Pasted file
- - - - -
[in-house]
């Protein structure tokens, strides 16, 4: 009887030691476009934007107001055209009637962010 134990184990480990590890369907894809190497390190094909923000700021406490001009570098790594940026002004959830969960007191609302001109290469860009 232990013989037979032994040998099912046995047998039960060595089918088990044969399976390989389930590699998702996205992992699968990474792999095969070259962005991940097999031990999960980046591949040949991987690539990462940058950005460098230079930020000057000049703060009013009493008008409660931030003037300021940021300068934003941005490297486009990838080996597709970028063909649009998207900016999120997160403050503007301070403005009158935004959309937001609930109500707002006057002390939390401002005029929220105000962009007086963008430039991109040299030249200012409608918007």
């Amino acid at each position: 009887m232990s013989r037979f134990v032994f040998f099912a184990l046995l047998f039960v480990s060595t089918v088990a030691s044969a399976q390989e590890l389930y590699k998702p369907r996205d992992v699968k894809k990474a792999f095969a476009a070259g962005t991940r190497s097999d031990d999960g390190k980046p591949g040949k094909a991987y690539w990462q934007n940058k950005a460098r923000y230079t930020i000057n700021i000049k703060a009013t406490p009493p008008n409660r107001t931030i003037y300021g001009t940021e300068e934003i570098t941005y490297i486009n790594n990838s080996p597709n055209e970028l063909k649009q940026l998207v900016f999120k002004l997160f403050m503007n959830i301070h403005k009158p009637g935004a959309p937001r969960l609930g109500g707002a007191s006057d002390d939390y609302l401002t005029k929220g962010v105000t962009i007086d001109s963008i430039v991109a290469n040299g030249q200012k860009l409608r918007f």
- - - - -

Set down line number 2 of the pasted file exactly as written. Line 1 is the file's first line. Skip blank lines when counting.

């Protein structure tokens, strides 16, 4: 009887030691476009934007107001055209009637962010 134990184990480990590890369907894809190497390190094909923000700021406490001009570098790594940026002004959830969960007191609302001109290469860009 232990013989037979032994040998099912046995047998039960060595089918088990044969399976390989389930590699998702996205992992699968990474792999095969070259962005991940097999031990999960980046591949040949991987690539990462940058950005460098230079930020000057000049703060009013009493008008409660931030003037300021940021300068934003941005490297486009990838080996597709970028063909649009998207900016999120997160403050503007301070403005009158935004959309937001609930109500707002006057002390939390401002005029929220105000962009007086963008430039991109040299030249200012409608918007």